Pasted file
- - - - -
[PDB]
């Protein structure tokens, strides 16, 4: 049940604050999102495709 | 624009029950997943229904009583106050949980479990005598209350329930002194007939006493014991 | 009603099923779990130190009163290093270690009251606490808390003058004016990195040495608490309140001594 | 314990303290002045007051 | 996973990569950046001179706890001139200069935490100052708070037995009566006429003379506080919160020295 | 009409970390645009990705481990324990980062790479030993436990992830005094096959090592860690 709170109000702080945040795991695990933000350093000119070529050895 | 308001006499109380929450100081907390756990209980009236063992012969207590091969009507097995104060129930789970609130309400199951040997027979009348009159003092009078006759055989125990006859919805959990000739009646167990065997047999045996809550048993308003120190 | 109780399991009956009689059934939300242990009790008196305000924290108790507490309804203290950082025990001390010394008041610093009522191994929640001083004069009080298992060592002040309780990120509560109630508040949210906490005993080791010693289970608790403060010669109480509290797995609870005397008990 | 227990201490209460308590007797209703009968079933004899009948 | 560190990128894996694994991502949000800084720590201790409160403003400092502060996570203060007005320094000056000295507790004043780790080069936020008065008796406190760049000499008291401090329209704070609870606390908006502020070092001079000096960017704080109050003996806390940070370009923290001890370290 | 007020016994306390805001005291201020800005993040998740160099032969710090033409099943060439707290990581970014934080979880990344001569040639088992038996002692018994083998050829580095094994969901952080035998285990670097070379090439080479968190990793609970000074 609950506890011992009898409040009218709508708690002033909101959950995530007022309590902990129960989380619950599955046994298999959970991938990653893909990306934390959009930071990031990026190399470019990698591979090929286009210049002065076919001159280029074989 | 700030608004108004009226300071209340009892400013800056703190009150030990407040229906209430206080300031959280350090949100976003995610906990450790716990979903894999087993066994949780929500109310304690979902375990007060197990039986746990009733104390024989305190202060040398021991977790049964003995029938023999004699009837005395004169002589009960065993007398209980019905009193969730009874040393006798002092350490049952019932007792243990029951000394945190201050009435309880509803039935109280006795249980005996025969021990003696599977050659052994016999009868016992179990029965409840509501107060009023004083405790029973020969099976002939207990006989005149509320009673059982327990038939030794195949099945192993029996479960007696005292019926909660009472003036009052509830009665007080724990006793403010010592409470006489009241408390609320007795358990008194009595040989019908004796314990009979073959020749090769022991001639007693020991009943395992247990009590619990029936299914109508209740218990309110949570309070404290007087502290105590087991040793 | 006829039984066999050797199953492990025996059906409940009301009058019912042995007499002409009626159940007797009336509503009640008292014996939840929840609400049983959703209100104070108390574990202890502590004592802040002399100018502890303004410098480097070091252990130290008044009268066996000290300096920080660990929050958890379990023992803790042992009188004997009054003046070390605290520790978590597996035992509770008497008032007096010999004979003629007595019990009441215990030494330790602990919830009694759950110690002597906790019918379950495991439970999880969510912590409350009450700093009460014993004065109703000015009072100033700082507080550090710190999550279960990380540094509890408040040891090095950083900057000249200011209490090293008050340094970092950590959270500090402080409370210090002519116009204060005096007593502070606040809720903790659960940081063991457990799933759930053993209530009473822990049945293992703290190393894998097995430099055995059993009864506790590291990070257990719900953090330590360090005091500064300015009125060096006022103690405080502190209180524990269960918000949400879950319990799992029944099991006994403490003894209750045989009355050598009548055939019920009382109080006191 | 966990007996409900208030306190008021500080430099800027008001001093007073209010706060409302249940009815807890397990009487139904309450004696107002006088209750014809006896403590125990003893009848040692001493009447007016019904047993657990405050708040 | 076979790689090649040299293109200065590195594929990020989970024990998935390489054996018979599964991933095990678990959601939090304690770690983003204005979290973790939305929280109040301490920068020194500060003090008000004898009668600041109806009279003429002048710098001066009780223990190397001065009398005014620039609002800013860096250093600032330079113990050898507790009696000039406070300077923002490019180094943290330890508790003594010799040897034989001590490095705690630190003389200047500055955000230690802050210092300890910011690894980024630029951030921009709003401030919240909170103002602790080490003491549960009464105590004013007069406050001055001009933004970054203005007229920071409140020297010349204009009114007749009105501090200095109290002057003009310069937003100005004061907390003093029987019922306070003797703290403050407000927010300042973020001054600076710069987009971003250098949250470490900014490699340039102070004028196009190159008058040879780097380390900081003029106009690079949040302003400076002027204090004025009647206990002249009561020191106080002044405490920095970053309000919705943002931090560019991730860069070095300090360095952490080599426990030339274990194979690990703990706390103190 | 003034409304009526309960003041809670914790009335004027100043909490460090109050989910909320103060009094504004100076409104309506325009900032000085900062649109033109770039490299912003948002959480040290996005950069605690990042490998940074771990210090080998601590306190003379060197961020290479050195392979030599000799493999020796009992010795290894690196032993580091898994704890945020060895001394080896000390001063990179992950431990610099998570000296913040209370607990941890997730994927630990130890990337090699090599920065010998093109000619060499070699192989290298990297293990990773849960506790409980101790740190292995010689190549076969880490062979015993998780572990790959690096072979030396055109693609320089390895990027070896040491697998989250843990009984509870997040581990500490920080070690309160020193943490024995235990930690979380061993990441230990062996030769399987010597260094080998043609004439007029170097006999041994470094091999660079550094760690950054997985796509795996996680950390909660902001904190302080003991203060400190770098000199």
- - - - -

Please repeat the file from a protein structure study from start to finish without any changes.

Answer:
[PDB]
């Protein structure tokens, strides 16, 4: 049940604050999102495709 | 624009029950997943229904009583106050949980479990005598209350329930002194007939006493014991 | 009603099923779990130190009163290093270690009251606490808390003058004016990195040495608490309140001594 | 314990303290002045007051 | 996973990569950046001179706890001139200069935490100052708070037995009566006429003379506080919160020295 | 009409970390645009990705481990324990980062790479030993436990992830005094096959090592860690 709170109000702080945040795991695990933000350093000119070529050895 | 308001006499109380929450100081907390756990209980009236063992012969207590091969009507097995104060129930789970609130309400199951040997027979009348009159003092009078006759055989125990006859919805959990000739009646167990065997047999045996809550048993308003120190 | 109780399991009956009689059934939300242990009790008196305000924290108790507490309804203290950082025990001390010394008041610093009522191994929640001083004069009080298992060592002040309780990120509560109630508040949210906490005993080791010693289970608790403060010669109480509290797995609870005397008990 | 227990201490209460308590007797209703009968079933004899009948 | 560190990128894996694994991502949000800084720590201790409160403003400092502060996570203060007005320094000056000295507790004043780790080069936020008065008796406190760049000499008291401090329209704070609870606390908006502020070092001079000096960017704080109050003996806390940070370009923290001890370290 | 007020016994306390805001005291201020800005993040998740160099032969710090033409099943060439707290990581970014934080979880990344001569040639088992038996002692018994083998050829580095094994969901952080035998285990670097070379090439080479968190990793609970000074 609950506890011992009898409040009218709508708690002033909101959950995530007022309590902990129960989380619950599955046994298999959970991938990653893909990306934390959009930071990031990026190399470019990698591979090929286009210049002065076919001159280029074989 | 700030608004108004009226300071209340009892400013800056703190009150030990407040229906209430206080300031959280350090949100976003995610906990450790716990979903894999087993066994949780929500109310304690979902375990007060197990039986746990009733104390024989305190202060040398021991977790049964003995029938023999004699009837005395004169002589009960065993007398209980019905009193969730009874040393006798002092350490049952019932007792243990029951000394945190201050009435309880509803039935109280006795249980005996025969021990003696599977050659052994016999009868016992179990029965409840509501107060009023004083405790029973020969099976002939207990006989005149509320009673059982327990038939030794195949099945192993029996479960007696005292019926909660009472003036009052509830009665007080724990006793403010010592409470006489009241408390609320007795358990008194009595040989019908004796314990009979073959020749090769022991001639007693020991009943395992247990009590619990029936299914109508209740218990309110949570309070404290007087502290105590087991040793 | 006829039984066999050797199953492990025996059906409940009301009058019912042995007499002409009626159940007797009336509503009640008292014996939840929840609400049983959703209100104070108390574990202890502590004592802040002399100018502890303004410098480097070091252990130290008044009268066996000290300096920080660990929050958890379990023992803790042992009188004997009054003046070390605290520790978590597996035992509770008497008032007096010999004979003629007595019990009441215990030494330790602990919830009694759950110690002597906790019918379950495991439970999880969510912590409350009450700093009460014993004065109703000015009072100033700082507080550090710190999550279960990380540094509890408040040891090095950083900057000249200011209490090293008050340094970092950590959270500090402080409370210090002519116009204060005096007593502070606040809720903790659960940081063991457990799933759930053993209530009473822990049945293992703290190393894998097995430099055995059993009864506790590291990070257990719900953090330590360090005091500064300015009125060096006022103690405080502190209180524990269960918000949400879950319990799992029944099991006994403490003894209750045989009355050598009548055939019920009382109080006191 | 966990007996409900208030306190008021500080430099800027008001001093007073209010706060409302249940009815807890397990009487139904309450004696107002006088209750014809006896403590125990003893009848040692001493009447007016019904047993657990405050708040 | 076979790689090649040299293109200065590195594929990020989970024990998935390489054996018979599964991933095990678990959601939090304690770690983003204005979290973790939305929280109040301490920068020194500060003090008000004898009668600041109806009279003429002048710098001066009780223990190397001065009398005014620039609002800013860096250093600032330079113990050898507790009696000039406070300077923002490019180094943290330890508790003594010799040897034989001590490095705690630190003389200047500055955000230690802050210092300890910011690894980024630029951030921009709003401030919240909170103002602790080490003491549960009464105590004013007069406050001055001009933004970054203005007229920071409140020297010349204009009114007749009105501090200095109290002057003009310069937003100005004061907390003093029987019922306070003797703290403050407000927010300042973020001054600076710069987009971003250098949250470490900014490699340039102070004028196009190159008058040879780097380390900081003029106009690079949040302003400076002027204090004025009647206990002249009561020191106080002044405490920095970053309000919705943002931090560019991730860069070095300090360095952490080599426990030339274990194979690990703990706390103190 | 003034409304009526309960003041809670914790009335004027100043909490460090109050989910909320103060009094504004100076409104309506325009900032000085900062649109033109770039490299912003948002959480040290996005950069605690990042490998940074771990210090080998601590306190003379060197961020290479050195392979030599000799493999020796009992010795290894690196032993580091898994704890945020060895001394080896000390001063990179992950431990610099998570000296913040209370607990941890997730994927630990130890990337090699090599920065010998093109000619060499070699192989290298990297293990990773849960506790409980101790740190292995010689190549076969880490062979015993998780572990790959690096072979030396055109693609320089390895990027070896040491697998989250843990009984509870997040581990500490920080070690309160020193943490024995235990930690979380061993990441230990062996030769399987010597260094080998043609004439007029170097006999041994470094091999660079550094760690950054997985796509795996996680950390909660902001904190302080003991203060400190770098000199």